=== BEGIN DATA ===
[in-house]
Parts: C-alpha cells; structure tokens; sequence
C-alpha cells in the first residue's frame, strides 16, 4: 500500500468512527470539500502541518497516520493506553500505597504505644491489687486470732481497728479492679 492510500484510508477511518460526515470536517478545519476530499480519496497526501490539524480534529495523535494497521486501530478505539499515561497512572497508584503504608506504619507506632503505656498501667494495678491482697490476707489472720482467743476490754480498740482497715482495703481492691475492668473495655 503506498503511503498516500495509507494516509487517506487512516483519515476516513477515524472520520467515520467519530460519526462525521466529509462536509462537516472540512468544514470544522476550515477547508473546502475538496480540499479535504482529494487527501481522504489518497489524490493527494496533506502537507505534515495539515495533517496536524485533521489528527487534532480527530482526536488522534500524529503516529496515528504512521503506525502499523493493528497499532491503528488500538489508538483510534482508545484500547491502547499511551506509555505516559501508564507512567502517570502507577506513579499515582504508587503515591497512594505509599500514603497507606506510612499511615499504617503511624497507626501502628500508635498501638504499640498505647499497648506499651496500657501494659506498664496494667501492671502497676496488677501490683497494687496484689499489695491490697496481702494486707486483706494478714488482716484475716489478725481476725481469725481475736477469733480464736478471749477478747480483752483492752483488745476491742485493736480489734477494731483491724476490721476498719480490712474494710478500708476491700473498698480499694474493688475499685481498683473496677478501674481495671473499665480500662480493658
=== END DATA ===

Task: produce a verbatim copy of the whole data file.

[in-house]
Parts: C-alpha cells; structure tokens; sequence
C-alpha cells in the first residue's frame, strides 16, 4: 500500500468512527470539500502541518497516520493506553500505597504505644491489687486470732481497728479492679 492510500484510508477511518460526515470536517478545519476530499480519496497526501490539524480534529495523535494497521486501530478505539499515561497512572497508584503504608506504619507506632503505656498501667494495678491482697490476707489472720482467743476490754480498740482497715482495703481492691475492668473495655 503506498503511503498516500495509507494516509487517506487512516483519515476516513477515524472520520467515520467519530460519526462525521466529509462536509462537516472540512468544514470544522476550515477547508473546502475538496480540499479535504482529494487527501481522504489518497489524490493527494496533506502537507505534515495539515495533517496536524485533521489528527487534532480527530482526536488522534500524529503516529496515528504512521503506525502499523493493528497499532491503528488500538489508538483510534482508545484500547491502547499511551506509555505516559501508564507512567502517570502507577506513579499515582504508587503515591497512594505509599500514603497507606506510612499511615499504617503511624497507626501502628500508635498501638504499640498505647499497648506499651496500657501494659506498664496494667501492671502497676496488677501490683497494687496484689499489695491490697496481702494486707486483706494478714488482716484475716489478725481476725481469725481475736477469733480464736478471749477478747480483752483492752483488745476491742485493736480489734477494731483491724476490721476498719480490712474494710478500708476491700473498698480499694474493688475499685481498683473496677478501674481495671473499665480500662480493658